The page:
Gail Asper is an achiever. It's in her genes
to achieve. Her father was Israel "Izzy" Asper, who when he
died suddenly in 2003 had become one of Canada's most successful and
best-known business leaders. His media empire, CanWest Global
Communications, spanned several continents.
At the time of his death he was working
exhaustively on his volunteer project ó the Canadian Museum for
Human Rights, a $311-million learning centre to be located on 17
acres in Winnipeg. He kick-started the fundraising campaign with a
$20-million donation. Some thought his death might end the project.
That is where this story begins.
His daughter Gail took over the project. A
lawyer by profession, she articled in Halifax, where she practiced
corporate and commercial law for five years. She is married with two
Gail knew how much the museum meant to her
father, the people of Winnipeg, the people of Canada, and students
from around the world who will come to Winnipeg to study at this
world-class learning centre. It will be the largest human rights
centre in the world, with special focus on equipping and educating
young people to become human rights leaders and advocates.
"Dick, over the years I have become aware
of how little we know about Canadian history and our human rights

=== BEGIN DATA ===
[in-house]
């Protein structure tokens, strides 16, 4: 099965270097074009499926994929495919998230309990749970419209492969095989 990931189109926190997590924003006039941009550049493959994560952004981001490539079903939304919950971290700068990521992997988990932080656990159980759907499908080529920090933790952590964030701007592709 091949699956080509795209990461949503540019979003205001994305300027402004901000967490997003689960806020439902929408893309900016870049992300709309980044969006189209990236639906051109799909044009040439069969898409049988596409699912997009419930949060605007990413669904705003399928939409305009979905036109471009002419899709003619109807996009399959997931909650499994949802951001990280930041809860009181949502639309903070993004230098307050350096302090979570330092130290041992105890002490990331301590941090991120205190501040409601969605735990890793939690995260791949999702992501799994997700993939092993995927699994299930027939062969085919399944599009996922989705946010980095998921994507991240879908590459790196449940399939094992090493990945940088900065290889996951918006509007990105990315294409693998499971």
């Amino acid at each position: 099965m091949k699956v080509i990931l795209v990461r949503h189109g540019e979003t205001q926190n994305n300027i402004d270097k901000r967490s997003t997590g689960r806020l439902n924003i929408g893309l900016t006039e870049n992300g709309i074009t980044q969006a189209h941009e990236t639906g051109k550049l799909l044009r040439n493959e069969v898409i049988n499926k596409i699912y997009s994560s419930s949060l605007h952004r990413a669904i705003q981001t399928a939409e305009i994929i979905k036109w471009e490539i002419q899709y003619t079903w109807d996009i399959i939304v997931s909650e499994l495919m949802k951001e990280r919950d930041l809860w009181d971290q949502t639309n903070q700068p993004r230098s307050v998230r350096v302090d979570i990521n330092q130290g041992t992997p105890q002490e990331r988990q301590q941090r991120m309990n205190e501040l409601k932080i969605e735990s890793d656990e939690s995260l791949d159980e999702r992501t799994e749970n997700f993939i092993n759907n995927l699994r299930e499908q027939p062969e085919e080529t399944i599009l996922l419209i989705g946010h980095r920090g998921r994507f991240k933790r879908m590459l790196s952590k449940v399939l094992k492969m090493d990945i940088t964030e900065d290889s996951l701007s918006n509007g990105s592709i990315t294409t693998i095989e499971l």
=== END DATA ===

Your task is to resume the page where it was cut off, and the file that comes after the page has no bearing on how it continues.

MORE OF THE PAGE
achievements. Living in Halifax I learned about the Acadian
expulsion and black slavery. I've been interested in women's rights
through my involvement with LEAF [the Legal Education and Action
Fund]. Itís time that we built a Canadian centre that told our
stories and provided a home for the Charter of Rights and Freedoms."
When you read her bio you quickly understand
that Gail Asper is an achiever accustomed to overcoming seemingly
impossible challenges. Her advice to others facing a challenge: "Be
realistic. Remember to have as much fun as possible on the journey
because it may be a while before you get to the destination ...
Surround yourself with POSITIVE but realistic people"
The Museum is due to open in 2010. How will
she feel when the ribbon is cut? "Really relieved! But I know there will be thousands of things to
keep working on. The ribbon-cutting will just be the beginning of
the next phase."
Learn more about Gail Asper and the Canadian
Museum for Human Rights at